General News

Farewell, 'Lone Ranger'

Mar 19, 2001 | 11:50am EST

Clayton Moore, who reigned as the star of TV's "Lone Ranger" for nearly a decade and continued to wear his character's trademark getup for years after, died today of a heart attack in a Los Angeles hospital. He was a reported 85.

Widely hailed as a hero to American youngsters, Moore's masked man shouted the famous line, "Hi-Yo, Silver!" while facing down bad guys with sidekick Tonto (played by the late Jay Silverheels).

Moore originally held down the title role in "The Lone Ranger" from 1949-1952. His run ended when he was fired in a salary dispute. Briefly replaced by actor John Hart, Moore made films (more Westerns) until he was hired back in 1953 -- at a higher salary. He stayed on as the Lone Ranger until the syndicated series ended in 1957, after 169 episodes.

But even as the show ended, Moore endured as the Old West crime fighter. His persona played out first on the big screen with "The Lone Ranger" (1956) and "The Lone Ranger and the Lost City of Gold" (1958). Moore went on to make numerous personal appearances and TV commercials as the Ranger for the next three decades. In the late 1970s, he became embroiled in a lawsuit when the copyright owners of the character, prepping what turned out to be the ill-fated "The Legend of the Lone Ranger" (1981), sought to bar the actor from appearing as the masked cowboy. Moore won back the right to wear the mask in 1985.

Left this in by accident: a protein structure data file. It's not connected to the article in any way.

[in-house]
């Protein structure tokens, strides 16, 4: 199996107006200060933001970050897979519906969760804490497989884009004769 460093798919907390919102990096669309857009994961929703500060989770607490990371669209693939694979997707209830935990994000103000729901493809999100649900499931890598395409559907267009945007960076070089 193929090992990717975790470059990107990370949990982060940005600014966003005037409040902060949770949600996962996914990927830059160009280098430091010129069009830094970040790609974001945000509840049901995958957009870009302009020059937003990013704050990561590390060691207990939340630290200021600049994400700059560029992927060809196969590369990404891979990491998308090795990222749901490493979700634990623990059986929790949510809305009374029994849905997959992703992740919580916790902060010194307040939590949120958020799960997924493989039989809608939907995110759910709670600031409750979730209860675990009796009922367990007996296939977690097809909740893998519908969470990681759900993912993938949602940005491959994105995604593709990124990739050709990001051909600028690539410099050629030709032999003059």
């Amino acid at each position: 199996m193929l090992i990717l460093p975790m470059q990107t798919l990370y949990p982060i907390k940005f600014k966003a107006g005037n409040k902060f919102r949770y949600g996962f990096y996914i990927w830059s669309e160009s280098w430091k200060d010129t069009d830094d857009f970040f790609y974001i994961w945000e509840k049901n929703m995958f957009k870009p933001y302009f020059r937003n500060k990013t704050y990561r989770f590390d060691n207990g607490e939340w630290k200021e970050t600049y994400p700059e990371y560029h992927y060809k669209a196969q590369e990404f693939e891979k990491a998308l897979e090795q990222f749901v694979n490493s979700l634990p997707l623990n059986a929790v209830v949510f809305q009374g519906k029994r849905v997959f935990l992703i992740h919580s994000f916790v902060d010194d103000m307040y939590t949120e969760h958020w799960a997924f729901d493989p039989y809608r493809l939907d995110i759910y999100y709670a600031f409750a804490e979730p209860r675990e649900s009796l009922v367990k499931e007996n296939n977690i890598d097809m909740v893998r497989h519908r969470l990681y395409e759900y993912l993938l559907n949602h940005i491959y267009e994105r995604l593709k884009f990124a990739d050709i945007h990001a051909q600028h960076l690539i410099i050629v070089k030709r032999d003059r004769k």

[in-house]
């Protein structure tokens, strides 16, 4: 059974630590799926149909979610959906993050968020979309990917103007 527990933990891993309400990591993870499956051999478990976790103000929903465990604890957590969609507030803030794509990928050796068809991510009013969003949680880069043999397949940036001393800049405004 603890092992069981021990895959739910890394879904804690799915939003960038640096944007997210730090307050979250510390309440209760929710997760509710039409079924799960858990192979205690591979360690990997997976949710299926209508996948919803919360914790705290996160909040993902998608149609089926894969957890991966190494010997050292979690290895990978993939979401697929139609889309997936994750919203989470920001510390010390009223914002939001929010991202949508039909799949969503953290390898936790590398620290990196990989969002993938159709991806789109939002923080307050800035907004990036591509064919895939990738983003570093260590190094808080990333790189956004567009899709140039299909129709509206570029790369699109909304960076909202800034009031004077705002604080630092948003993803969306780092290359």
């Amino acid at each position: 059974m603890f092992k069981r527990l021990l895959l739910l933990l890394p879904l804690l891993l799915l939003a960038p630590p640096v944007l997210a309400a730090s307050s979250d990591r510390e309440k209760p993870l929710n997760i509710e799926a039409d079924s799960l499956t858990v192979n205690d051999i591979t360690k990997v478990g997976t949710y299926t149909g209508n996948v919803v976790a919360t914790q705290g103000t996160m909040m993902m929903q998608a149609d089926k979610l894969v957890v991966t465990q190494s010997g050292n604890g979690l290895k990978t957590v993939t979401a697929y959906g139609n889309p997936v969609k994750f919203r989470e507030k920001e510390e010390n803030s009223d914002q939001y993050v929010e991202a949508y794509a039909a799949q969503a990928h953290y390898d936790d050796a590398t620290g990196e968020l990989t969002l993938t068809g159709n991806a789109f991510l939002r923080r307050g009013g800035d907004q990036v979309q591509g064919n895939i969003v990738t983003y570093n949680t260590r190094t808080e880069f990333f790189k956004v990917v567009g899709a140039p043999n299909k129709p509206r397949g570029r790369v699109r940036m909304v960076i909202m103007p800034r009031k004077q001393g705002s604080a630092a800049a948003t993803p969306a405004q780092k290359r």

Born Jack Moore in Chicago on Sept. 14, 1914, he spent his youth as a circus acrobat. After a brief modeling stint, he embarked on a career as a stuntman and an extra in Hollywood. Moore went on to win small roles in films such as "Kit Carson" (1940) and "The Son of Monte Crisco" (1940). In 1949, he co-starred with singing cowboy Gene Autry and future sidekick Silverheels in "The Cowboys and the Indians."


References alternately list his birth year as 1908, 1914, 1916 and 1920. Most biographies cite 1914. Starred on "The Lone Ranger" from 1949-52, 1953-57. Voiced "The Lone Ranger" cartoon series in 1966. Inducted into the Stuntman's Hall of Fame (1982). Author of the 1996 memoir "I Was That Masked Man." Worked as a pitchman (often as a masked pitchman) for everything from cars to snack-sized pizzas.

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